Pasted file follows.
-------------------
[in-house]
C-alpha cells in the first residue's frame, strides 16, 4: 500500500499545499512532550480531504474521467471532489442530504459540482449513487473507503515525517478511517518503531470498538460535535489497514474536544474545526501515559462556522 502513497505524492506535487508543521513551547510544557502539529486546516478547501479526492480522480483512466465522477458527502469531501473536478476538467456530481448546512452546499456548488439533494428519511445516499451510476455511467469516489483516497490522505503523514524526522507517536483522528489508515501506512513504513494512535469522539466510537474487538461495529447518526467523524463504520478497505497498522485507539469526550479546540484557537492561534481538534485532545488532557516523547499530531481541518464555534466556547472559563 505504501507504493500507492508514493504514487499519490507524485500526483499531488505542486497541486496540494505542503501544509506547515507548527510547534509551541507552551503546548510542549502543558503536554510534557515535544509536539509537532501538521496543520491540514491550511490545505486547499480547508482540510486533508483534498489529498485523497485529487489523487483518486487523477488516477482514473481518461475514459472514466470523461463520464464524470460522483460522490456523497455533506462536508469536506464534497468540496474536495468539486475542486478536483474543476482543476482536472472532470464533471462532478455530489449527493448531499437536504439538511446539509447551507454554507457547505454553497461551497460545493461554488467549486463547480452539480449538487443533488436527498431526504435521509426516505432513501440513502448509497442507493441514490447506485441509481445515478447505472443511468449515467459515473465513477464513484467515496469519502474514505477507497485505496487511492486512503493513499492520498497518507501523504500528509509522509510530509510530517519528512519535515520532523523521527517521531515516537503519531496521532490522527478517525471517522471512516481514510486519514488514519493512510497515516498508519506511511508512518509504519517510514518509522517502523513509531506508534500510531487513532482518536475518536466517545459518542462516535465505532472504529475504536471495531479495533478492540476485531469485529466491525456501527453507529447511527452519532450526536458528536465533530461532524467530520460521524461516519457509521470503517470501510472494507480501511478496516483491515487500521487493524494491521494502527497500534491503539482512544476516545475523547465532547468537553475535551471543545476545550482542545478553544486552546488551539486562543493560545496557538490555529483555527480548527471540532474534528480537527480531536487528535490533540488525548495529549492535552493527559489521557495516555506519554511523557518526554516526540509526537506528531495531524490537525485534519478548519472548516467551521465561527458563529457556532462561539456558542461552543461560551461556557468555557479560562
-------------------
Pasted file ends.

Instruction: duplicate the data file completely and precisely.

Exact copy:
[in-house]
C-alpha cells in the first residue's frame, strides 16, 4: 500500500499545499512532550480531504474521467471532489442530504459540482449513487473507503515525517478511517518503531470498538460535535489497514474536544474545526501515559462556522 502513497505524492506535487508543521513551547510544557502539529486546516478547501479526492480522480483512466465522477458527502469531501473536478476538467456530481448546512452546499456548488439533494428519511445516499451510476455511467469516489483516497490522505503523514524526522507517536483522528489508515501506512513504513494512535469522539466510537474487538461495529447518526467523524463504520478497505497498522485507539469526550479546540484557537492561534481538534485532545488532557516523547499530531481541518464555534466556547472559563 505504501507504493500507492508514493504514487499519490507524485500526483499531488505542486497541486496540494505542503501544509506547515507548527510547534509551541507552551503546548510542549502543558503536554510534557515535544509536539509537532501538521496543520491540514491550511490545505486547499480547508482540510486533508483534498489529498485523497485529487489523487483518486487523477488516477482514473481518461475514459472514466470523461463520464464524470460522483460522490456523497455533506462536508469536506464534497468540496474536495468539486475542486478536483474543476482543476482536472472532470464533471462532478455530489449527493448531499437536504439538511446539509447551507454554507457547505454553497461551497460545493461554488467549486463547480452539480449538487443533488436527498431526504435521509426516505432513501440513502448509497442507493441514490447506485441509481445515478447505472443511468449515467459515473465513477464513484467515496469519502474514505477507497485505496487511492486512503493513499492520498497518507501523504500528509509522509510530509510530517519528512519535515520532523523521527517521531515516537503519531496521532490522527478517525471517522471512516481514510486519514488514519493512510497515516498508519506511511508512518509504519517510514518509522517502523513509531506508534500510531487513532482518536475518536466517545459518542462516535465505532472504529475504536471495531479495533478492540476485531469485529466491525456501527453507529447511527452519532450526536458528536465533530461532524467530520460521524461516519457509521470503517470501510472494507480501511478496516483491515487500521487493524494491521494502527497500534491503539482512544476516545475523547465532547468537553475535551471543545476545550482542545478553544486552546488551539486562543493560545496557538490555529483555527480548527471540532474534528480537527480531536487528535490533540488525548495529549492535552493527559489521557495516555506519554511523557518526554516526540509526537506528531495531524490537525485534519478548519472548516467551521465561527458563529457556532462561539456558542461552543461560551461556557468555557479560562